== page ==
Recession, regulation, and rubbish


Well, it turns out that the UK is in for an even deeper recession than originally suspected. The CBI (Confederation of British Industry) says unemployment may rise to 2.9 million in 2010, instead of the 1.8 million previously forecast. The UK economy shrank for the first time in 16 years between July and September of this year. CBI warns this is far from over; the size of the economy could decrease by 1.7 percent in 2009, which is a staggering change from the 0.3 percent predicted in September.

CBI blames two major factors for the economic slowdown that lies ahead, which is expected to cause five quarters of negative growth. First of all, the banking crisis has diminished the accessibility of credit and credit insurance for all kinds of businesses. Secondly, the negative reports about the economy resulted in a decrease in consumer confidence, reducing the demand for products and services.  This declining consumer spending, in addition to less investment spending and significant drops in inventory, will be the largest contributors to the downturn.

Unite, the UK’s largest union, has come up with a plan to stimulate the economy by increasing public spending and instituting stricter regulation of the financial sector. But why would one want to do that when too much box-ticking regulation helped get us here in the first place? While they hassled firms and companies with nonsense procedures and stipulations, stifling innovation and impeding progress among businesses, regulators completely neglected the bigger issue of financial stability. Although some regulation will surely be needed, the economy will fair much better if companies have more say in their operations and management, and regulators get back to focusing on the big picture.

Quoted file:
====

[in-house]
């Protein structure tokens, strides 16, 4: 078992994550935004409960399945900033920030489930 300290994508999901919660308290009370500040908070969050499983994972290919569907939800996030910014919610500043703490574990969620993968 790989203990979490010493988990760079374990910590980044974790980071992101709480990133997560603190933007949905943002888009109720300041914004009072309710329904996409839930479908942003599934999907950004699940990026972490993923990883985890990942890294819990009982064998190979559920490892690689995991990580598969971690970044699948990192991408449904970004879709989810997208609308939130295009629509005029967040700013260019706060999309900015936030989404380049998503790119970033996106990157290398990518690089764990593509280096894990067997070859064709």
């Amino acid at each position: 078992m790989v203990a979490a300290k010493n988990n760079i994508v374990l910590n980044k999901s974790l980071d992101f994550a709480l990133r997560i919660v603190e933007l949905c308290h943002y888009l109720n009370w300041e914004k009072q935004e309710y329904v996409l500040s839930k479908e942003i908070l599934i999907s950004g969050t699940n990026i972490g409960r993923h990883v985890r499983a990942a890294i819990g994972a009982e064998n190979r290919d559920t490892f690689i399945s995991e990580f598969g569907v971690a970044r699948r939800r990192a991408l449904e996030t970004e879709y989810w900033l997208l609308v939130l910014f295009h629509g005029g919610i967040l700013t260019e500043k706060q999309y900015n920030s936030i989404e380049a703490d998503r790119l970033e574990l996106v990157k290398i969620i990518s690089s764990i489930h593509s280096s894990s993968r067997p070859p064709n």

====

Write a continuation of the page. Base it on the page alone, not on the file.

Ultimately, as long as competition and free market ventures are put on the backburner, the bad news will just keep coming.